Capillary Electrophoresis-Mass Spectometry for the Analysis of Biopharmaceuticals

Nov 02, 2012

Developments in the fields of protein chemistry and pharmaceutical biotechnology have increased the demand for suitable analytical techniques for the characterization of intact proteins. Capillary electrophoresis (CE) coupled to mass spectrometry (MS) has proven to be a powerful tool for this purpose because it combines high separation efficiency with mass selectivity. This article provides an overview of CE–MS method development work in our laboratory, for biopharmaceutical analysis applying noncovalent capillary coatings to prevent protein adsorption. Technological aspects with respect to the use of CE–MS interfaces and types of noncovalent capillary coatings applied are treated. Furthermore, some typical examples are highlighted to demonstrate the versatility of CE–MS for the analysis of biopharmaceuticals. These include the analysis of recombinant human growth hormone, recombinant human interferon-β-1a, recombinant human erythropoietin and protein–drug conjugates. We concluded that there is strong potential for CE–MS systems using noncovalent coated capillaries for purity and stability analysis of biopharmaceuticals.



Biopharmaceuticals have an increasingly important position in drug development and production (1). As for any drug designed for human use, biopharmaceuticals have to meet stringent quality requirements to ensure efficacy and safety. However, because of their macromolecular nature, the full characterization of biopharmaceuticals in terms of identity, content, purity, stability, conformation and function poses a great challenge (2,3). Moreover, multistep biotechnological production processes may show variability, introducing product diversity and different isoforms that can affect activity. With the appearance of biosimilars that are supposed to be copies of the innovator product (3), the demand for an effective quality assessment of therapeutic proteins has increased even further.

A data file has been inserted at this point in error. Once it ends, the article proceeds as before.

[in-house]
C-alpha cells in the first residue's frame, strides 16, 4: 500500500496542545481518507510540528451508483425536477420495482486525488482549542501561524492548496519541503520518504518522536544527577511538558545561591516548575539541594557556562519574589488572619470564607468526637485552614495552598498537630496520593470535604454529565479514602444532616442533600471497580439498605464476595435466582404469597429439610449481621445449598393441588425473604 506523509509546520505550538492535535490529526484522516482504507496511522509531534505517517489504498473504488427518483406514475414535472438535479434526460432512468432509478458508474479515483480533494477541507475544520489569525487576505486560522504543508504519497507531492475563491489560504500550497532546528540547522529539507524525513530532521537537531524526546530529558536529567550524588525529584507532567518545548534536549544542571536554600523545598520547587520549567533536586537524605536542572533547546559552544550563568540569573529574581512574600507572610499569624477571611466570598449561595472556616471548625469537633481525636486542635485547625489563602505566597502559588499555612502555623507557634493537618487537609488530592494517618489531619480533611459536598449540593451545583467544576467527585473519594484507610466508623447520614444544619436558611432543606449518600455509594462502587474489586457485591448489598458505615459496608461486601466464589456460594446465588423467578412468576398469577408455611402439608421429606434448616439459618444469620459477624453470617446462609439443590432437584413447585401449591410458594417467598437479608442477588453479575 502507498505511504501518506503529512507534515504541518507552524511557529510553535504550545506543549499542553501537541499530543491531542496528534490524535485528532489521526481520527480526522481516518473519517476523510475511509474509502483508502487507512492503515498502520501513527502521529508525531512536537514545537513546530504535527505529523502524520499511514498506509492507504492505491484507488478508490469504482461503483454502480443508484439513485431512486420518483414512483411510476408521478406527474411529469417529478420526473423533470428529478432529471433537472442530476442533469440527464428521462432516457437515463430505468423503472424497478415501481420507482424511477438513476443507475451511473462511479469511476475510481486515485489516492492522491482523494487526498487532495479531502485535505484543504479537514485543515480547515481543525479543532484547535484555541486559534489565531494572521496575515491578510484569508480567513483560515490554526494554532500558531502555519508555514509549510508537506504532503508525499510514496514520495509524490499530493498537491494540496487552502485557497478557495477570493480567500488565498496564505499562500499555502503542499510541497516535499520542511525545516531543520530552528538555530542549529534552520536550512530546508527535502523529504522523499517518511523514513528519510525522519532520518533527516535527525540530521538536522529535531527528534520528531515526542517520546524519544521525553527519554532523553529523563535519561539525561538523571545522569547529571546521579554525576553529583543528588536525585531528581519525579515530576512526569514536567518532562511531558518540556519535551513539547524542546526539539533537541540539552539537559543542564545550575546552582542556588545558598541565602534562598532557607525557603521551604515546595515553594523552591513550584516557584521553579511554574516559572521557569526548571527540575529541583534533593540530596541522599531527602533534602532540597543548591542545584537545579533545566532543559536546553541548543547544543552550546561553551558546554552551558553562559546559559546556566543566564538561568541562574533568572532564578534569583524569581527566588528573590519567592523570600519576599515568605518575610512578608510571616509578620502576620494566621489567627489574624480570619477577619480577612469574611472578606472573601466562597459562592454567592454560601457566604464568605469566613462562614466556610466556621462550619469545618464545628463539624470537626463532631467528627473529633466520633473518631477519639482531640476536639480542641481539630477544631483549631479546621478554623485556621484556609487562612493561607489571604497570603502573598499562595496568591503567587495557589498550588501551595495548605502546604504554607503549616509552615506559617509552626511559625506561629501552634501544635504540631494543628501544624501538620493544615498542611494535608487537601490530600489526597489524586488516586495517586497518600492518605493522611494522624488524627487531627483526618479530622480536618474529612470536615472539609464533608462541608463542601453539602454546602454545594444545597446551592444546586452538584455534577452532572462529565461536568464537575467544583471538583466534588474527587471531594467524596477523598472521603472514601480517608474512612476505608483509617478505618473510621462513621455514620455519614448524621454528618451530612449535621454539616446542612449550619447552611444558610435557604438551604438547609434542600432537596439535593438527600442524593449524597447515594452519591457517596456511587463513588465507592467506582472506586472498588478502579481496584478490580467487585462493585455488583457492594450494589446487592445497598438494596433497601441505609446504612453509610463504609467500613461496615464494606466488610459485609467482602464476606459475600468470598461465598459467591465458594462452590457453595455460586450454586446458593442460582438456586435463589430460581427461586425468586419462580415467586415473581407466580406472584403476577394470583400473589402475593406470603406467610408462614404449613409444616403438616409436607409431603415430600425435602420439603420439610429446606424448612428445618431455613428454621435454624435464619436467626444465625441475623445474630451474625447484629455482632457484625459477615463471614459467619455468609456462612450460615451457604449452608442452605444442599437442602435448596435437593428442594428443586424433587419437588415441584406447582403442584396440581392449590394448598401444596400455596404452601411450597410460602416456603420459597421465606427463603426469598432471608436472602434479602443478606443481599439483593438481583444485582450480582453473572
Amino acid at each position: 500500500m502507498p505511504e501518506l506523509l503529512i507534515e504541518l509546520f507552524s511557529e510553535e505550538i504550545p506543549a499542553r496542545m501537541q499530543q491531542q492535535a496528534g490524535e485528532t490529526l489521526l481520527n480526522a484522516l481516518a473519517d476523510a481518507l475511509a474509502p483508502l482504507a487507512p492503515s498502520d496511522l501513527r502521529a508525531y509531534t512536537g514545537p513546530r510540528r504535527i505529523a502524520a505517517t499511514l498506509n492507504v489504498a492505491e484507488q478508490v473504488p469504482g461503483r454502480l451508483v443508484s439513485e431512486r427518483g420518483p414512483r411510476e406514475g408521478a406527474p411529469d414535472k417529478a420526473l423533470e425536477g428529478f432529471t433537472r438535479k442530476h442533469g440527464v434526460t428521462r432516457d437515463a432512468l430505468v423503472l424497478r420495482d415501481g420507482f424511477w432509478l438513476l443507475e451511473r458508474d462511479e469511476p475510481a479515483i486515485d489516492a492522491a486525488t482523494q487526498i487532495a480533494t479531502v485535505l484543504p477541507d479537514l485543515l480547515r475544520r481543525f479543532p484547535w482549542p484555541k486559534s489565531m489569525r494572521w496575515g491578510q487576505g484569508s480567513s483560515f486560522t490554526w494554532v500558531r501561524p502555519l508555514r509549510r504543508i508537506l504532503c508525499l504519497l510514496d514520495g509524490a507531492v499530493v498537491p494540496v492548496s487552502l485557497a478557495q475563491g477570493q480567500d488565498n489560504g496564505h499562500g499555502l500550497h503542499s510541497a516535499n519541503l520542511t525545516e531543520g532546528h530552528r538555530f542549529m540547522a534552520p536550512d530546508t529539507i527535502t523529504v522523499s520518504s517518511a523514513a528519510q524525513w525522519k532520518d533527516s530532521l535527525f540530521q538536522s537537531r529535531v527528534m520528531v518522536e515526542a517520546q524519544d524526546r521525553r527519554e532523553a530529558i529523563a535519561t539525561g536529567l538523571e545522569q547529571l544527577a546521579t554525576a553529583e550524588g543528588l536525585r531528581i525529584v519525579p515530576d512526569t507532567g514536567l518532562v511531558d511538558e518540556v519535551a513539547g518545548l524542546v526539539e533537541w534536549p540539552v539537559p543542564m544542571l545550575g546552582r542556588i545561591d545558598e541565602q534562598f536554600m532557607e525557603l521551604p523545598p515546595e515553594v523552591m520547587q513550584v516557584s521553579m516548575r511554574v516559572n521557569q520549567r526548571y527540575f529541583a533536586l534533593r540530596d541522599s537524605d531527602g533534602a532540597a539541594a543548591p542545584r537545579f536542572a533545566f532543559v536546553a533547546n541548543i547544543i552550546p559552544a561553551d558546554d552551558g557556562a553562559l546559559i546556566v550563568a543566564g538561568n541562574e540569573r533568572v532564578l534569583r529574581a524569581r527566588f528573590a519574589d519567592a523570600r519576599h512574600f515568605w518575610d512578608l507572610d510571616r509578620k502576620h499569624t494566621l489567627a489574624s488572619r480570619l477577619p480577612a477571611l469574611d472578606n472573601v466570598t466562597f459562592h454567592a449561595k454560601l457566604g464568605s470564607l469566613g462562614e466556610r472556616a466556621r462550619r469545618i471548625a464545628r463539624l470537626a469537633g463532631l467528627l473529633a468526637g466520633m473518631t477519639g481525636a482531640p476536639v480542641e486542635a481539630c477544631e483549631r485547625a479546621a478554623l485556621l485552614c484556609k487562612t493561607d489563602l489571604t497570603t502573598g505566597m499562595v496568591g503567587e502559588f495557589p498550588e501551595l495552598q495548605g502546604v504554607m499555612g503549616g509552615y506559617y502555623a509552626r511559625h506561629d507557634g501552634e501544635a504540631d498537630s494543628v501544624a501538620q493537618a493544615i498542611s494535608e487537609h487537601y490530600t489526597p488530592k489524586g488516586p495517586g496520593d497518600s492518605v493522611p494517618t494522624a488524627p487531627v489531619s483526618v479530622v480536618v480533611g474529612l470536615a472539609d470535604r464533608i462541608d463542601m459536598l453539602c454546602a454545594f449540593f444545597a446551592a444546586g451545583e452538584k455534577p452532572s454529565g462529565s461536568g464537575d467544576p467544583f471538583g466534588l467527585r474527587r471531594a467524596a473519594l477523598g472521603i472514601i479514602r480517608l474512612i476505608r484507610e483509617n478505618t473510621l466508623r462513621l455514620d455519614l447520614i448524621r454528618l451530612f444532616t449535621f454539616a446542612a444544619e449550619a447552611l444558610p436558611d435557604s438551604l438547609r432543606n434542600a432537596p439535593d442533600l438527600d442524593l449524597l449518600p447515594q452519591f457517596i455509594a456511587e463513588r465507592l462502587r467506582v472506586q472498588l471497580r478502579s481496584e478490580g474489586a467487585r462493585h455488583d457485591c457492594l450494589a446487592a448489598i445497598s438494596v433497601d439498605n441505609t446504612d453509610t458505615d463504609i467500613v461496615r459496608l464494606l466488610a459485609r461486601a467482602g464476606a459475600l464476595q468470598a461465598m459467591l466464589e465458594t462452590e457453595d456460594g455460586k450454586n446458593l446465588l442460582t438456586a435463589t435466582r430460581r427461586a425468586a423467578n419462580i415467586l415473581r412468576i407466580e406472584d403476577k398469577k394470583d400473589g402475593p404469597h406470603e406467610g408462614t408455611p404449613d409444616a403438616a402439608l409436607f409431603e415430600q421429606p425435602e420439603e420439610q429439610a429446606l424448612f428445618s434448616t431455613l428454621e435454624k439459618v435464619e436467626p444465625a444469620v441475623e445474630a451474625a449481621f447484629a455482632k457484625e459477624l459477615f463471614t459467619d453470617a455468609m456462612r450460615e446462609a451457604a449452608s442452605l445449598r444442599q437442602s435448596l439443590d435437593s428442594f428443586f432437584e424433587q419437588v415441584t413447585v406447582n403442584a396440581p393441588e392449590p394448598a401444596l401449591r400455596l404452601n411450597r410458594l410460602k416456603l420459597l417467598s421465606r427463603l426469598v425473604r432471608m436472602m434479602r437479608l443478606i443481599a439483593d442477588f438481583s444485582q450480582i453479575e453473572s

Next to techniques such as liquid chromatography (LC) and gel electrophoresis, capillary electrophoresis (CE) is a proven powerful separation technique for biotechnology-derived proteins (4). CE analyses can be performed under mild conditions without the need for organic solvents or very high salt concentrations. This allows the study of proteins without causing conformational changes or protein degradation during analysis. In CE, separations are based on differences in the charge-to-size ratio of the analytes. Therefore, subtle differences among proteins, such as those caused by post-translational modifications like glycosylation, deamidation, or phosphorylation, can be differentiated with CE. Mass spectrometry (MS) has developed into one of the most popular and useful detection techniques in separation science. MS is well suited for protein analysis because of its sensitivity and selectivity. Furthermore, MS detection with high mass accuracy and resolution, such as provided by time-of-flight (TOF) instruments, can considerably enhance the utility of CE by providing information about the identity of the separated compounds. Therefore, coupling CE to MS creates a powerful analytical tool for the characterization of intact proteins (5,6).

Despite its potential, the application of CE–MS for the analysis of biopharmaceuticals has been relatively limited. CE–MS methods that distinguish natural human growth hormone (hGH) from recombinant hGH (7) and reveal degradation products in hGH after heat exposure and prolonged storage (8,9) were introduced. Furthermore, the usefulness of CE–MS for the intact glycoform analysis of erythropoietin has been demonstrated (for example, references 10–12 and the references therein). During the last few years, our group has been working on the development of CE–MS methodologies for the characterization of intact proteins and biopharmaceuticals in particular. In this paper some representative data is provided showing the strength of the combination of CE with high-resolution TOF-MS for the characterization of protein drugs.